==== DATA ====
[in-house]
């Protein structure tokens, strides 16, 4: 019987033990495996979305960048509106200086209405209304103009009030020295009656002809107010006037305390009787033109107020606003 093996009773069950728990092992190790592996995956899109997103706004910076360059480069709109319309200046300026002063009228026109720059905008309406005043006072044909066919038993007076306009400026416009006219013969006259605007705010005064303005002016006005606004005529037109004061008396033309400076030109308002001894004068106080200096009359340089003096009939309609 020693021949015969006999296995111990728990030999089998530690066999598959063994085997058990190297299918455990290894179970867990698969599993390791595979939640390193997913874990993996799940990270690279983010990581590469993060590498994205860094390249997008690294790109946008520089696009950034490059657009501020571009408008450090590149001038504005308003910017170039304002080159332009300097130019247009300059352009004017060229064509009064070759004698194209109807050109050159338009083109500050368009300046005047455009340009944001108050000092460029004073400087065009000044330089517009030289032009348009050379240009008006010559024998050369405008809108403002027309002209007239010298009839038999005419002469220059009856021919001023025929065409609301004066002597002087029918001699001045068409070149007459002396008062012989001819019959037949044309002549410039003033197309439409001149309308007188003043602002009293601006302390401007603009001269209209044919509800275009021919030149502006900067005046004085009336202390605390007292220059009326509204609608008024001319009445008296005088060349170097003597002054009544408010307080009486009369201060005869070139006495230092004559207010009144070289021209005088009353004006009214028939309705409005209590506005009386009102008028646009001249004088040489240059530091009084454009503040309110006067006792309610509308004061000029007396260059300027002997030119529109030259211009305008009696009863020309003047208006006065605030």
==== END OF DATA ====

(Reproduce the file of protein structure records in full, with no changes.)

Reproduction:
[in-house]
């Protein structure tokens, strides 16, 4: 019987033990495996979305960048509106200086209405209304103009009030020295009656002809107010006037305390009787033109107020606003 093996009773069950728990092992190790592996995956899109997103706004910076360059480069709109319309200046300026002063009228026109720059905008309406005043006072044909066919038993007076306009400026416009006219013969006259605007705010005064303005002016006005606004005529037109004061008396033309400076030109308002001894004068106080200096009359340089003096009939309609 020693021949015969006999296995111990728990030999089998530690066999598959063994085997058990190297299918455990290894179970867990698969599993390791595979939640390193997913874990993996799940990270690279983010990581590469993060590498994205860094390249997008690294790109946008520089696009950034490059657009501020571009408008450090590149001038504005308003910017170039304002080159332009300097130019247009300059352009004017060229064509009064070759004698194209109807050109050159338009083109500050368009300046005047455009340009944001108050000092460029004073400087065009000044330089517009030289032009348009050379240009008006010559024998050369405008809108403002027309002209007239010298009839038999005419002469220059009856021919001023025929065409609301004066002597002087029918001699001045068409070149007459002396008062012989001819019959037949044309002549410039003033197309439409001149309308007188003043602002009293601006302390401007603009001269209209044919509800275009021919030149502006900067005046004085009336202390605390007292220059009326509204609608008024001319009445008296005088060349170097003597002054009544408010307080009486009369201060005869070139006495230092004559207010009144070289021209005088009353004006009214028939309705409005209590506005009386009102008028646009001249004088040489240059530091009084454009503040309110006067006792309610509308004061000029007396260059300027002997030119529109030259211009305008009696009863020309003047208006006065605030």